Our members work very hard to do the work that they are tasked to do, whether that is housing assistance, medical care, education, food assistance, public transportation, childhood development, public health or whatever it is that they do. However, we think that we can get much further working together on the issues that face us all than we can working individually. That is why we have formed our coalition. Individually, our members spend a great deal of effort and resources addressing the consequences of deeper problems, much like putting a sponge under a leaky pipe. The sponge will soak up the water for a bit, but unless you constantly change the sponge, you're still going to have water all over until you find out where the leak is and then fix it. Our thought is that, if we can bring together all the resources that are needed to identify and address the root causes of poor health for a person, a family or entire communities, in one holistic, collaborative effort, we can help people to correct those underlying issues. Once the fundamental issues are dealt with, the consequences will go away, too, or at least become easier to manage, allowing this person or family to move forward.
An Example of What We Mean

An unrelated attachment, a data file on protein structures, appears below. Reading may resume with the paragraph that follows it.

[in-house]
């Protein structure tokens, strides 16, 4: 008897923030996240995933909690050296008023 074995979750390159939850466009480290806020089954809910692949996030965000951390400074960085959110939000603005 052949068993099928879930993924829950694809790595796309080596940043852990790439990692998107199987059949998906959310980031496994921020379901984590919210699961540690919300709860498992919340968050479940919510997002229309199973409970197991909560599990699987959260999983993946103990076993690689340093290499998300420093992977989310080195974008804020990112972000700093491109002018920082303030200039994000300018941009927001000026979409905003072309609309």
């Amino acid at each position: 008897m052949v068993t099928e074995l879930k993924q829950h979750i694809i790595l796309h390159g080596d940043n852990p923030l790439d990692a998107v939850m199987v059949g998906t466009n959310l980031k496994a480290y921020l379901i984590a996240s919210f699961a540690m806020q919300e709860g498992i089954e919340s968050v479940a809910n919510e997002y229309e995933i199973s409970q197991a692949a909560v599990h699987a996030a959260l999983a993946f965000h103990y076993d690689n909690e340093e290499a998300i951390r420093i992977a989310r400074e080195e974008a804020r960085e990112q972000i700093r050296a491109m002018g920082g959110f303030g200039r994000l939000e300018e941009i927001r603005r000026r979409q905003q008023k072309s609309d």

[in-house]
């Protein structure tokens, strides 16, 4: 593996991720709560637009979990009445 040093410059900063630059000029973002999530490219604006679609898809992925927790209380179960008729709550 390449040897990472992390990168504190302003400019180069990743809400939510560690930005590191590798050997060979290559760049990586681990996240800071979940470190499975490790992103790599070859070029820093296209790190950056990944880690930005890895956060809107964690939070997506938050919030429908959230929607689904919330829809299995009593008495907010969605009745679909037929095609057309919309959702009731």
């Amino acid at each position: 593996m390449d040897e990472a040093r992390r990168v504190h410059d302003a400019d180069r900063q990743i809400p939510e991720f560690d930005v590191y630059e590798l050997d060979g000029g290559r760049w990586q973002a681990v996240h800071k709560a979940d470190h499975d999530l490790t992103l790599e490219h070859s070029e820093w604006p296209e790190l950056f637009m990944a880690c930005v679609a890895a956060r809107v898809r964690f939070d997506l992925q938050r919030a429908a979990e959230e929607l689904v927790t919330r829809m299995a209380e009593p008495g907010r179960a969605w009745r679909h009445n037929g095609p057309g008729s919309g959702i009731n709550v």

Let's say there is a 12 year-old girl who comes into the emergency department at the hospital 6 or 8 times a year with an acute asthma attack. It's fairly easy to treat, so the ED staff treat her asthma and send her home with her mother, knowing full well that she will be back in a month or two. They've treated her asthma attack, but they couldn't treat what caused it. She has acute asthma attacks because her house is full of black mold. Her house is full of black mold because the pipes under the kitchen sink leak. What this girl needs to be healthy isn't a doctor--it's a plumber. If a plumber fixed the pipes and they cleaned up the mold, her acute asthma attacks would become much less frequent, if not go away entirely. But let's dig a little deeper. Why doesn't her mom call a plumber to fix the pipes? Because she can't afford it. Why can't she afford it? Because she can't find and hold a good job. Why not? Because she has no job skills. Why doesn't she have job skills? Because she hasn't been able to finish any job training. Why hasn't she? Because she has a substance abuse problem. Why does she have a substance problem? Because she was in a car wreck 3 years ago and got addicted to prescription pain medication. So, if you really want to fix this girl's asthma and get her and her family on the path to a brighter, healthier, more productive future, what is really needed is for her mom to get substance abuse treatment. Then she can get some job training, get a decent job, make some money, pay a plumber and, all of the sudden, the girl and her mom are healthier, happier and on the road toward reaching their potential. Our coalition is here to help both the girl and her mother navigate their way through all of their issues, eventually eliminating not only all their "downstream" issues, like the leaky pipes, the poverty, and the asthma, but also the underlying issue, which is mom's substance use disorder.